616 B.—“Now when those in the meadow 2 had tarried seven days, on the eighth they were obliged to proceed on their journey upwards, and, on the fourth day after, 3 he [Er] said they came to a region where they saw light extended straight as a column from above throughout the whole extent of heaven and earth, in colour resembling the rainbow, only brighter and purer.

“Another day’s journey brought them to it, and there they saw the extremities of the boundaries of the heaven extended in the midst of the light; for this light was the final boundary of the heaven—somewhat like the under-girdings of ships—and thus confined its whole revolution.

“From these extremities depended the spindle of Necessity, by means of which all its revolutions are made to revolve. The spindle’s stalk 4 and its hook are made of adamant, 5 and the whorl of a mixture of adamant and other kinds [of elements].

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“And the nature of the whorl is as follows. In shape it was like that of the one down here; but in itself we must understand from his description that it was somewhat as though in one great hollow whorl clean scooped out there lay another similar but smaller one fitted into it, as though they were jars 1 fitting into one another. And so he said there was a third and a fourth, and [also] four others. For in all there are eight whorls set in one another—looking like circles from above as to their rims, 2 [but from below] finished off into the continuous belly 3 of one whorl round the shaft, which is driven right through the eighth whorl.

“The first and outermost whorl had the circle of its rim first in width; that of the sixth was second; that of the fourth, third; that of the eighth, fourth; that of the seventh, fifth; that of the fifth, sixth; that of the third, seventh; that of the second, eighth.

617.—“And the circle of the largest was variegated; that of the seventh brightest; that of the eighth had its colour from the seventh shining on it; those of the second and of the fifth had [colours] somewhat like one another, but yellower than the preceding; the third had the whitest colour; the fourth was reddish; the sixth was second in whiteness. 4

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“Now the spindle as a whole circled round at the same rate in its revolution; and within this revolution as a whole the seven circles revolved slowly in a contrary direction to the one as a whole; of these the eighth went the fastest of them; the seventh, sixth, and fifth came second [in speed, and at the same rate] with one another; the fourth, in a reversed orbit, as it appeared to them, was third in speed; the third was fourth and the second fifth.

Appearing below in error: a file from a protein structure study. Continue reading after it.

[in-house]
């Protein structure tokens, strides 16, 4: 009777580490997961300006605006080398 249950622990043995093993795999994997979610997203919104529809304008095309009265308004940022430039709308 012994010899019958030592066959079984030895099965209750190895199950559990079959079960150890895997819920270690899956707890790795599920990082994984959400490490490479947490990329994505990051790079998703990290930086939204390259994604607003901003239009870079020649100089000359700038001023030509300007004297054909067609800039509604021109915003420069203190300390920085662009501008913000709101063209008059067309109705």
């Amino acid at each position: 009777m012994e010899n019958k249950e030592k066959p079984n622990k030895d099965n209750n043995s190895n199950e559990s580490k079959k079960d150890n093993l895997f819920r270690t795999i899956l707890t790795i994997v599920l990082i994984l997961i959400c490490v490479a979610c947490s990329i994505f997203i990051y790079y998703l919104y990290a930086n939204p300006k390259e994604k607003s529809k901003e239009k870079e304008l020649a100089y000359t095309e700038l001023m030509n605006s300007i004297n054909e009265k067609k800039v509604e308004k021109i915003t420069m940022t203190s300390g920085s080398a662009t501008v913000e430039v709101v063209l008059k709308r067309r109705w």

“The spindle revolved on the knees of Necessity; and on its circles above, on each of them, was a Siren whom they carried round with them, singing a single sound or tone; and from all eight of them a single harmony was produced.

“And there were three others seated at equal distances round about, each upon a throne,—the Daughters of Necessity, the Fates, clothed in white robes, with garlands on their heads, Lachesis and Clotho and Atropos; and they sang to the tune of the Sirens’ harmony,—Lachesis sang things that have been, Clotho things that are, and Atropos things that shall be.

“And Clotho from time to time with her right hand gave an extra turn to the outer spin of the spindle; Atropos, with her left, in like fashion to the inner ones; while Lachesis in turn touched the one with one hand and the other with the other.

“Now when they [Er and the souls] arrived, they had to go immediately to Lachesis. Accordingly a prophet [a proclaimer] first of all arranged them in their proper order, and taking from the lap of Lachesis both lots 1 and samples of lives, he ascended a kind of raised place and said:

“‘The word (logos) of the Virgin Lachesis, Daughter of Necessity! Ye souls, ye things of a day, lo the

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beginning of another period of mortal birth that brings you death. It is not your daimon who will have you assigned to him by lot, but ye who will choose your daimon. He who obtains the first turn let him first choose a life to which he will of necessity have to hold. As for Virtue, Necessity has no control over her, but every one will possess her more or less just as he honours or dishonours her. The responsibility is the chooser’s; God is blameless.’

“Thus speaking he threw the lots to all of them, and each picked up the one that fell beside him, except Er, who was not permitted to do so. So every one who picked up a lot knew what turn he had got.